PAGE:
- Always use asynchronous I/O for file access.
- Always use appropriate functions to construct file names and paths.
- Validate file paths to ensure expected results before using them.
- Use AppArmor profiles to enforce constraints on file access.
All I/O should be performed asynchronously. That is, without blocking the
GLib main context.
This can be achieved by always using the
of each I/O function. For example,
Synchronous I/O blocks the main loop, which means that other events, such as user input, incoming networking packets, timeouts and idle callbacks, are not handled until the blocking function returns.
Note that the alternative, running synchronous I/O in a separate thread, is highly discouraged; see the threading guidelines for more information.
File path construction
File names and paths are not normal strings: on some systems, they can use a character encoding other than UTF-8, while normal strings in GLib are guaranteed to always use UTF-8. For this reason, special functions should be used to build and handle file names and paths. (Modern Linux systems almost universally use UTF-8 for filename encoding, so this is not an issue in practice, but the file path functions should still be used.)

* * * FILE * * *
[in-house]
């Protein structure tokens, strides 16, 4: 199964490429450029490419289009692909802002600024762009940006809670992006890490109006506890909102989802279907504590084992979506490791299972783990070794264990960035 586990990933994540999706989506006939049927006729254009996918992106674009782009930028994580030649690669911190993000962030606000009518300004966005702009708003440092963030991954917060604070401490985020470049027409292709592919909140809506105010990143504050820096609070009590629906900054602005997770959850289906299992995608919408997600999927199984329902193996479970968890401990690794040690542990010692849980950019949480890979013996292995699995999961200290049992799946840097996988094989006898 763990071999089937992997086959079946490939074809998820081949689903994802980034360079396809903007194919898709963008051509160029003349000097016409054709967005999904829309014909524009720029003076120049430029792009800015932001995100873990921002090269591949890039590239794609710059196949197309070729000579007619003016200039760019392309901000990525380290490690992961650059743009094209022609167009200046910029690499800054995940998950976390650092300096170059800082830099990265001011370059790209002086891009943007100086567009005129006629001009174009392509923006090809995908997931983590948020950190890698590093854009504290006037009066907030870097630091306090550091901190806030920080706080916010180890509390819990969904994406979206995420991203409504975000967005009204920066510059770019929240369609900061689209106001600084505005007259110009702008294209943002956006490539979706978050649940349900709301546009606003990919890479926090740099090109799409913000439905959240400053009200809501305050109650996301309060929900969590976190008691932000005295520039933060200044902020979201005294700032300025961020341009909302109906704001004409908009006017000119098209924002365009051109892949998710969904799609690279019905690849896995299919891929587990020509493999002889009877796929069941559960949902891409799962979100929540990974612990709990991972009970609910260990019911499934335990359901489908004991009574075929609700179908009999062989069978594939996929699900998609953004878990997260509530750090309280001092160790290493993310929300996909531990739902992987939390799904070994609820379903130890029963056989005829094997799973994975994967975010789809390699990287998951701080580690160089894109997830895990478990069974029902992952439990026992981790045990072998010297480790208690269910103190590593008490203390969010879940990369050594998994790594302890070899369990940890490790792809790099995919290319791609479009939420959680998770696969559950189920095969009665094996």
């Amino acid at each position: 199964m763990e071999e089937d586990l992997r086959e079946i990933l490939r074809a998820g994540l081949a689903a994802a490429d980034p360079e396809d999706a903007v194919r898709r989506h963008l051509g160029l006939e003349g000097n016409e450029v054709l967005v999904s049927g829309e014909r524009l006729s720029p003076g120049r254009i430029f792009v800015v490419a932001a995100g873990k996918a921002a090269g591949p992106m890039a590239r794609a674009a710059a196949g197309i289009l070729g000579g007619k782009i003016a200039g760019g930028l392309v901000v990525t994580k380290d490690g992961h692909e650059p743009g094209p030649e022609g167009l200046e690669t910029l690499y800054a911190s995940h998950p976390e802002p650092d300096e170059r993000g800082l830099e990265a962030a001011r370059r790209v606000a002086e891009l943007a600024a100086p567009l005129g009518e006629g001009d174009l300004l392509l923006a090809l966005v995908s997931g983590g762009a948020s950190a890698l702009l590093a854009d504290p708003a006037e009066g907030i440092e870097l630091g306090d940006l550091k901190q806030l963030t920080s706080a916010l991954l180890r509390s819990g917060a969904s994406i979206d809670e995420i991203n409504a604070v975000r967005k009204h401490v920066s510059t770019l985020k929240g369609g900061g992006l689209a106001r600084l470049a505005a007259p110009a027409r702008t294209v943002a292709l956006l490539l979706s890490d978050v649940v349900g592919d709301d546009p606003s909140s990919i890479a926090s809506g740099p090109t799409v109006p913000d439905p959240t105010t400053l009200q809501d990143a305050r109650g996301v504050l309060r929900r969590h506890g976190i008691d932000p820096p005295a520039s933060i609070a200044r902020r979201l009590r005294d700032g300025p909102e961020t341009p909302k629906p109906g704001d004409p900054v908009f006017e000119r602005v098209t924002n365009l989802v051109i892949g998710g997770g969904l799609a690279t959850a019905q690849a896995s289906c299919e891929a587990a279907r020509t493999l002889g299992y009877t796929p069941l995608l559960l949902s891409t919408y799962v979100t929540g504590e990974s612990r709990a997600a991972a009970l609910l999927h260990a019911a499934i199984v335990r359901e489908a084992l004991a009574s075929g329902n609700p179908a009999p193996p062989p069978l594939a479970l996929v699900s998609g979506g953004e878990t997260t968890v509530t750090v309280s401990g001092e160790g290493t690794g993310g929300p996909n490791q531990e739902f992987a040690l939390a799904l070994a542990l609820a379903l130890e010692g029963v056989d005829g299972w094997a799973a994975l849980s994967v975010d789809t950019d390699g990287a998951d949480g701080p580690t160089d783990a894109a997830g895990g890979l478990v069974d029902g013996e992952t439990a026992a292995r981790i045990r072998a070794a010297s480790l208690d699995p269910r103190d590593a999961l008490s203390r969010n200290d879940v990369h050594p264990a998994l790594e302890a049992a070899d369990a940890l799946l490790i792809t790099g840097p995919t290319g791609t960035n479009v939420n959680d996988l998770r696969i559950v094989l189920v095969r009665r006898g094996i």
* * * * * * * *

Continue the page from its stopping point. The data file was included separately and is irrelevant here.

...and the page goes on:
For example, file paths should be built using
Doing so makes it clearer what the code is meant to do, and also eliminates
duplicate directory separators, so the returned path is canonical (though not
Path validation and sandboxing
If a filename or path comes from external input, such as a web page or user
input, it should be validated to ensure that putting it into a file path will
not produce an arbitrary path. For example if a filename is constructed from
the constant string
~/ plus some user input, if the user inputs
../../etc/passwd, they can (potentially) gain access to sensitive account
information, depending on which user the program is running as, and what it
does with data loaded from the constructed path.
This can be avoided by validating constructed paths before using them, using
to convert any relative paths to absolute ones, and then validating that the
path is beneath a given root sandboxing directory appropriate for the
operation. For example, if code downloads a file, it could validate that all
paths are beneath
As a second line of defence, all projects which access the filesystem should provide an AppArmor profile which limits the directories they can read from and write to. See the AppArmor guidelines for more information.